LET'S HOPE SO: Are the newest Dead Sea Scrolls just the beginning? Some 600 Judean Desert caves surveyed so far, Israeli Antiquities Authority's Eitan Klein tells 'Post' a day after discovery of first fragments in some 60 years unveiled
(Rossella Tercatin, Jerusalem Post).
Hundreds of caves in the Judean Desert are still left to explore, offering a concrete possibility that new biblical texts will emerge, Israel Antiquity Authorities researchers said a day after it unveiled the first such discovery in over 60 years.
By the way, this claim that this is the first such discovery in 60 years is correct, but needs some careful nuancing. The IAA press release says "For the first time in approximately 60 years, archaeological excavations have uncovered fragments of a biblical scroll."
I know of at least one biblical fragment found outside of an archaeological excavation, as well as one Hebrew documentary text. And numerous non-biblical scrolls and fragments were excavated near Jericho in the 1980s and 1990s. Not all of the recent headlines have grasped the nuance. Here are the specifics, as far as I know them.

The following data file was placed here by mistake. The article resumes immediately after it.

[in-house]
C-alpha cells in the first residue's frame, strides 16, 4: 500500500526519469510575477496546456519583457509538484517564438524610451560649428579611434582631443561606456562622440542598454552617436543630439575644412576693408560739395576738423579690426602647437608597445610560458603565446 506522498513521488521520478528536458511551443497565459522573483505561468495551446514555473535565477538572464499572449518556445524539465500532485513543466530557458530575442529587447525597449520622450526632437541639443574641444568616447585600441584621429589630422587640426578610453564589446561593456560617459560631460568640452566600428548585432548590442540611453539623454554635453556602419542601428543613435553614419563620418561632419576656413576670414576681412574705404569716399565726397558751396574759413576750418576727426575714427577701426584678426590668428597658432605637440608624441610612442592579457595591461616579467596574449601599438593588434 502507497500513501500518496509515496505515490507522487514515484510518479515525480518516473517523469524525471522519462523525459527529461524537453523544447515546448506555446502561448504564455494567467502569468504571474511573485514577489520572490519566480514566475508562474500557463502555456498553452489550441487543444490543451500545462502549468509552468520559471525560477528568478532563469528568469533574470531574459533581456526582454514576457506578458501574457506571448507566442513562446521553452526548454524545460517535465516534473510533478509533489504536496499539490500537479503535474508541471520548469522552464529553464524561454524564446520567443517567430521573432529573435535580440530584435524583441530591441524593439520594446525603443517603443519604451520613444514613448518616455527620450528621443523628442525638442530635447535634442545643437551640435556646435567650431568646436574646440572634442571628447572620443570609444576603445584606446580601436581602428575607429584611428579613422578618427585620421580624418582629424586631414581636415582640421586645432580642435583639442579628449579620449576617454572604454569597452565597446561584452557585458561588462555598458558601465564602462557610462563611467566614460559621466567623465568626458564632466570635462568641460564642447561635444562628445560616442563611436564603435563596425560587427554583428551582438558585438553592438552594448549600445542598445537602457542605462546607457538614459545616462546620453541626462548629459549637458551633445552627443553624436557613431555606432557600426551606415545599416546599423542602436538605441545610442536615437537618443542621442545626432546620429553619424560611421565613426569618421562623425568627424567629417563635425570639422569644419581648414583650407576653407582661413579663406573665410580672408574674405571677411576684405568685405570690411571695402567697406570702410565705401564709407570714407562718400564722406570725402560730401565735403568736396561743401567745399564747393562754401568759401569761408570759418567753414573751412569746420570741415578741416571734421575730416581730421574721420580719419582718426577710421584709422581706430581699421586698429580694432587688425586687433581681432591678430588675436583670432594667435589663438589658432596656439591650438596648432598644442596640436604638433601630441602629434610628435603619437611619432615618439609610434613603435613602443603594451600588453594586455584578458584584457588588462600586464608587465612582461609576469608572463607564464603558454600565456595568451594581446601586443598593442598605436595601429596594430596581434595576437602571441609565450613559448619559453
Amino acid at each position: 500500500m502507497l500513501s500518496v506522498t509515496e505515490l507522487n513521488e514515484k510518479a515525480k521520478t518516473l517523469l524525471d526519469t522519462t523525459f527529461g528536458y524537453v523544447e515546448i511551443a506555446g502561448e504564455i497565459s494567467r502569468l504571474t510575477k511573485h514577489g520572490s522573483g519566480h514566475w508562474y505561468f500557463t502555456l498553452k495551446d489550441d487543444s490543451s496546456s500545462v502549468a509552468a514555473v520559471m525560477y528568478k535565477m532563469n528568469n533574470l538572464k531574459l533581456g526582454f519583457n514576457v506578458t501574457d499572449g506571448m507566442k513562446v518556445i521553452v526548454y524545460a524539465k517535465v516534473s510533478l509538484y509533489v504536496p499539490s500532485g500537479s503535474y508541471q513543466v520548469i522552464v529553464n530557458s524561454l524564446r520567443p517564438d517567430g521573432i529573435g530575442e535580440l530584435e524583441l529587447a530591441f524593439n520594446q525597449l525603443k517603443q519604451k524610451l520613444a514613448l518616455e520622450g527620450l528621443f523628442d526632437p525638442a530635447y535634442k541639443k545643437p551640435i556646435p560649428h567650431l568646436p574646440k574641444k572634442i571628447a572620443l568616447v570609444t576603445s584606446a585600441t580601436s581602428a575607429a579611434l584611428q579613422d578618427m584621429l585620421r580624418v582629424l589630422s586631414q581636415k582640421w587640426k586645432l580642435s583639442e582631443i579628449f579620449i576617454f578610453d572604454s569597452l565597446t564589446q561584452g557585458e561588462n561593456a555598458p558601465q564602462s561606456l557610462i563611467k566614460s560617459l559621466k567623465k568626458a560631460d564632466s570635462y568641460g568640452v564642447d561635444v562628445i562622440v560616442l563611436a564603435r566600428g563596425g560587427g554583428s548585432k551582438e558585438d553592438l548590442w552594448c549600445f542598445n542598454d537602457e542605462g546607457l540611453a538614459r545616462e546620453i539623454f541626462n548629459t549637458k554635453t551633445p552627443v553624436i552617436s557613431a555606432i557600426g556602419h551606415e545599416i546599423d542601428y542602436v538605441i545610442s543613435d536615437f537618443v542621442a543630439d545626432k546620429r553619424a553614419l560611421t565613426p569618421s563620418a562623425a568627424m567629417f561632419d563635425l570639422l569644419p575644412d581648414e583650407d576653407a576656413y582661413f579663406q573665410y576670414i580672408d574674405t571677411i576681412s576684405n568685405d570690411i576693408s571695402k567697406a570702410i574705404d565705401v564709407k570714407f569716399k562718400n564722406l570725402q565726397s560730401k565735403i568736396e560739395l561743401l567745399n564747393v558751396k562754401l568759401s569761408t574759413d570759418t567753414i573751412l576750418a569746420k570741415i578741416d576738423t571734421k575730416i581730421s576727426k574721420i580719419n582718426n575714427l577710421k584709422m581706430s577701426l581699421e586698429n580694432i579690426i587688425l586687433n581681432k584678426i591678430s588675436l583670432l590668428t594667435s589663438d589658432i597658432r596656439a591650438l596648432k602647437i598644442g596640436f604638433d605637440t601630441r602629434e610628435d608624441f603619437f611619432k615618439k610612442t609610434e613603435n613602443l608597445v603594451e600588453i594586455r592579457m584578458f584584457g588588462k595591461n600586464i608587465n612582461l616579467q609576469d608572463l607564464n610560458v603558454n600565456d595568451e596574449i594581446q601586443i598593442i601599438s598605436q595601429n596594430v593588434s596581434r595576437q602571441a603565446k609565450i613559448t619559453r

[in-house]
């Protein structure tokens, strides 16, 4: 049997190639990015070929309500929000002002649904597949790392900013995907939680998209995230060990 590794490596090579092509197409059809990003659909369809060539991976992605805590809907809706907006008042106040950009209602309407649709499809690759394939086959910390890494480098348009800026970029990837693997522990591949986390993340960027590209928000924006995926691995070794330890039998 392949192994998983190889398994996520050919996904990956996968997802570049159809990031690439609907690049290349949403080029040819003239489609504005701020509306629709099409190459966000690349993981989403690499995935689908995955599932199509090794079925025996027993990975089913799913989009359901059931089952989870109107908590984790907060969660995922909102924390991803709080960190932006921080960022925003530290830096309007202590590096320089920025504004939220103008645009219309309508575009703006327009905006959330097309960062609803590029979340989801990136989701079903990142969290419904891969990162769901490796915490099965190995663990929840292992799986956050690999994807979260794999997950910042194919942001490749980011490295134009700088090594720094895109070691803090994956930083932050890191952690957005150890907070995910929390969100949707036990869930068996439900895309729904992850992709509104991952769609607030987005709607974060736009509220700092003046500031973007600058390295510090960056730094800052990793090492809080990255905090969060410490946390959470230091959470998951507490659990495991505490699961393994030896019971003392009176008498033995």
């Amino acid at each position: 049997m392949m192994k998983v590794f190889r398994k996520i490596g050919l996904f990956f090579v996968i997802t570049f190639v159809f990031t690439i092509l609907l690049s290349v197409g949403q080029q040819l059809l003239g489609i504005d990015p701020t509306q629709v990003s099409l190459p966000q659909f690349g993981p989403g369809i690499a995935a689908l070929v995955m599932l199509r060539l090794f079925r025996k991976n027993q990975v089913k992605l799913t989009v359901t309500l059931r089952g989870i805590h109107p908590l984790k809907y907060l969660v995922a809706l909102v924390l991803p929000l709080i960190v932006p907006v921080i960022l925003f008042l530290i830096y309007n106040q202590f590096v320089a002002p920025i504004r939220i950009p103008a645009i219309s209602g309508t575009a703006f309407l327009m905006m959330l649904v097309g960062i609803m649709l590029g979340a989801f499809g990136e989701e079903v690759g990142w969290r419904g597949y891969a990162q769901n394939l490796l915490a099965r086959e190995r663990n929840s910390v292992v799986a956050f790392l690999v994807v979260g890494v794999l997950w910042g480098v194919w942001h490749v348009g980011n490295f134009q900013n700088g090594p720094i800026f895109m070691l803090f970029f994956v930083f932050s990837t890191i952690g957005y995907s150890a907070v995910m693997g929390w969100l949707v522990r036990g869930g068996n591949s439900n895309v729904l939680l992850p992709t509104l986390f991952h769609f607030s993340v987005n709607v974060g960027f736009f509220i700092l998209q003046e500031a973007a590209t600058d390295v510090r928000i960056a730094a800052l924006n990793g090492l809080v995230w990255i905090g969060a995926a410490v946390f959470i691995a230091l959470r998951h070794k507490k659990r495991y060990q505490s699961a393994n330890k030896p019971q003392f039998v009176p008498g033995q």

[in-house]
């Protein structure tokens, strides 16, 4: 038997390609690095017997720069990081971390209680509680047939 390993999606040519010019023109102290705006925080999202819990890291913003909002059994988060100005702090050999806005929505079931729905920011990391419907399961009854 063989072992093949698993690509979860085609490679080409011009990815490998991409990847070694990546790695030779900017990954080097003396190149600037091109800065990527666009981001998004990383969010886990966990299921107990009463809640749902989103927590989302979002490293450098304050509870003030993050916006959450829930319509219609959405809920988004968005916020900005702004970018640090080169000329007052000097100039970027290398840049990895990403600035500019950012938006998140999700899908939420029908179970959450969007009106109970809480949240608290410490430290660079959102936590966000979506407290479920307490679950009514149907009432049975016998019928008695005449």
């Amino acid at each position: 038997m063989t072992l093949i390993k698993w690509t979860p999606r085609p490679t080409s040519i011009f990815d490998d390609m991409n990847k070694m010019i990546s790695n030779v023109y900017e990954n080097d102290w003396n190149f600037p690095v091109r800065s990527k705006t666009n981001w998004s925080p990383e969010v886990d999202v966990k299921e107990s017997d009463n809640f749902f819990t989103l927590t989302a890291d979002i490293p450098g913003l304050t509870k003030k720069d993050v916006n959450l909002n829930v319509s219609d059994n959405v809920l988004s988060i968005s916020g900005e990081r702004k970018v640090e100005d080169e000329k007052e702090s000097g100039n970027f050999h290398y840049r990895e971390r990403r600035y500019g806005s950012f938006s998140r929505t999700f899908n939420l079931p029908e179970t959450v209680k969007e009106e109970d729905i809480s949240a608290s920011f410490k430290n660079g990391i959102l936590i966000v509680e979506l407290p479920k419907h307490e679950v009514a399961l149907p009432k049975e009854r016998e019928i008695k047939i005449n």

The Ketef Jericho excavation in 1986 and 1993 discovered a total of 19 documentary texts in Aramaic, Greek, and Hebrew. They date from the fourth century BCE to the Bar Kokhba Revolt. Their condition ranged from complete to highly fragmentary. They are published in DJD XXXVIII.
Since then, a couple of unprovenanced scrolls have surfaced. In 2005 Hanan Eshel obtained an ancient scroll fragment of Leviticus from the Bedouin. He got in a bit of difficulty over this. In 2009 the IAA seized a documentary Hebrew scroll that at the time was dated to the first or second century CE. As far as I know they are both still accepted as genuine, but it's been a while since I heard any more about either.
I should also mention the "Jerusalem Papyrus," also unprovenanced, which was seized by the IAA in 2016. It looks like a 7th-8th century BCE Hebrew papyrus, but there are serious concerns that it may be a forgery.
That is everything I know offhand. If you know of more, please drop me a note.
The find in the Cave of Horror further encourages our hope for new scroll discoveries, biblical or otherwise.
While we are on this subject, I hope that excavators at the Timna Valley and Megiddo archaeological sites will keep the possibility in mind as well. For years I have been harping on the fact that recovery of very early textiles and other organic fragments from both sites raise the possibility that scroll fragments could turn up at either. Wouldn't it be nice to find some scroll fragments from the tenth century BCE?
Background here, here, and here.
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